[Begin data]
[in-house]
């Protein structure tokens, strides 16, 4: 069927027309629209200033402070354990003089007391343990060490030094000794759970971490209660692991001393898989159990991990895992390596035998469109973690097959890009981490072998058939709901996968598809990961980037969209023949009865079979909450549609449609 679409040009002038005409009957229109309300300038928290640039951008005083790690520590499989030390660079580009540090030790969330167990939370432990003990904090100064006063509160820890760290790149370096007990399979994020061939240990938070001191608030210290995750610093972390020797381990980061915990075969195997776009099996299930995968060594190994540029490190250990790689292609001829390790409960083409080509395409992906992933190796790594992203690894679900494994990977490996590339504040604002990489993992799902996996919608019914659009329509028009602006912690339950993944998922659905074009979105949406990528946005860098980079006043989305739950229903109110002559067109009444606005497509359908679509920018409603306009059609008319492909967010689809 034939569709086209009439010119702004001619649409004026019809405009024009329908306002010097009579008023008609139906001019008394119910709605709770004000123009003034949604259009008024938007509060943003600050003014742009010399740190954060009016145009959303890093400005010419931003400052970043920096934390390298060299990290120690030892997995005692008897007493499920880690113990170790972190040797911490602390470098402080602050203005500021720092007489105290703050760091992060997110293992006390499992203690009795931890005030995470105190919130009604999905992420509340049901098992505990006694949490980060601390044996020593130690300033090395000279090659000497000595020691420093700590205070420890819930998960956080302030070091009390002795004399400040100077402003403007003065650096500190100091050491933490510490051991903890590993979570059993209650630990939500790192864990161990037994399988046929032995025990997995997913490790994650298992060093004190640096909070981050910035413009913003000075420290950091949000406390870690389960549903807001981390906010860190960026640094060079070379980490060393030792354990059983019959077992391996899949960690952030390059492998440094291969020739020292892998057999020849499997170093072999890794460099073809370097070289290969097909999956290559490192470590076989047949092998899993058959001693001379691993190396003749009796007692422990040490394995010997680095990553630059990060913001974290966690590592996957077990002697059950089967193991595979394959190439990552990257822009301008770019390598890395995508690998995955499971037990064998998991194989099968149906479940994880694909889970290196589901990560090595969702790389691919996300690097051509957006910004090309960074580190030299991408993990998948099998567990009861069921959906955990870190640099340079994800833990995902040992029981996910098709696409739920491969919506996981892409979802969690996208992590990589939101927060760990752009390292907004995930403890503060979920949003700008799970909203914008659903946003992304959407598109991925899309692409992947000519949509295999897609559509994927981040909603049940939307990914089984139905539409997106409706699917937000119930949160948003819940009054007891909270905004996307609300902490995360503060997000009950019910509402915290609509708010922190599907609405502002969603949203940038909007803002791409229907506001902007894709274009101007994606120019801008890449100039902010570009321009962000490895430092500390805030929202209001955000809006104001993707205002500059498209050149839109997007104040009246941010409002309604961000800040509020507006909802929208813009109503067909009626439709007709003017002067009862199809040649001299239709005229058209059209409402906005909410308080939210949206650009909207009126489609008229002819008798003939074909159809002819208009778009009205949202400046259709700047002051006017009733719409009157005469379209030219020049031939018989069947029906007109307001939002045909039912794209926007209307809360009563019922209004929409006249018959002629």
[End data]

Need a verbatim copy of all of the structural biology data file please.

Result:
[in-house]
């Protein structure tokens, strides 16, 4: 069927027309629209200033402070354990003089007391343990060490030094000794759970971490209660692991001393898989159990991990895992390596035998469109973690097959890009981490072998058939709901996968598809990961980037969209023949009865079979909450549609449609 679409040009002038005409009957229109309300300038928290640039951008005083790690520590499989030390660079580009540090030790969330167990939370432990003990904090100064006063509160820890760290790149370096007990399979994020061939240990938070001191608030210290995750610093972390020797381990980061915990075969195997776009099996299930995968060594190994540029490190250990790689292609001829390790409960083409080509395409992906992933190796790594992203690894679900494994990977490996590339504040604002990489993992799902996996919608019914659009329509028009602006912690339950993944998922659905074009979105949406990528946005860098980079006043989305739950229903109110002559067109009444606005497509359908679509920018409603306009059609008319492909967010689809 034939569709086209009439010119702004001619649409004026019809405009024009329908306002010097009579008023008609139906001019008394119910709605709770004000123009003034949604259009008024938007509060943003600050003014742009010399740190954060009016145009959303890093400005010419931003400052970043920096934390390298060299990290120690030892997995005692008897007493499920880690113990170790972190040797911490602390470098402080602050203005500021720092007489105290703050760091992060997110293992006390499992203690009795931890005030995470105190919130009604999905992420509340049901098992505990006694949490980060601390044996020593130690300033090395000279090659000497000595020691420093700590205070420890819930998960956080302030070091009390002795004399400040100077402003403007003065650096500190100091050491933490510490051991903890590993979570059993209650630990939500790192864990161990037994399988046929032995025990997995997913490790994650298992060093004190640096909070981050910035413009913003000075420290950091949000406390870690389960549903807001981390906010860190960026640094060079070379980490060393030792354990059983019959077992391996899949960690952030390059492998440094291969020739020292892998057999020849499997170093072999890794460099073809370097070289290969097909999956290559490192470590076989047949092998899993058959001693001379691993190396003749009796007692422990040490394995010997680095990553630059990060913001974290966690590592996957077990002697059950089967193991595979394959190439990552990257822009301008770019390598890395995508690998995955499971037990064998998991194989099968149906479940994880694909889970290196589901990560090595969702790389691919996300690097051509957006910004090309960074580190030299991408993990998948099998567990009861069921959906955990870190640099340079994800833990995902040992029981996910098709696409739920491969919506996981892409979802969690996208992590990589939101927060760990752009390292907004995930403890503060979920949003700008799970909203914008659903946003992304959407598109991925899309692409992947000519949509295999897609559509994927981040909603049940939307990914089984139905539409997106409706699917937000119930949160948003819940009054007891909270905004996307609300902490995360503060997000009950019910509402915290609509708010922190599907609405502002969603949203940038909007803002791409229907506001902007894709274009101007994606120019801008890449100039902010570009321009962000490895430092500390805030929202209001955000809006104001993707205002500059498209050149839109997007104040009246941010409002309604961000800040509020507006909802929208813009109503067909009626439709007709003017002067009862199809040649001299239709005229058209059209409402906005909410308080939210949206650009909207009126489609008229002819008798003939074909159809002819208009778009009205949202400046259709700047002051006017009733719409009157005469379209030219020049031939018989069947029906007109307001939002045909039912794209926007209307809360009563019922209004929409006249018959002629």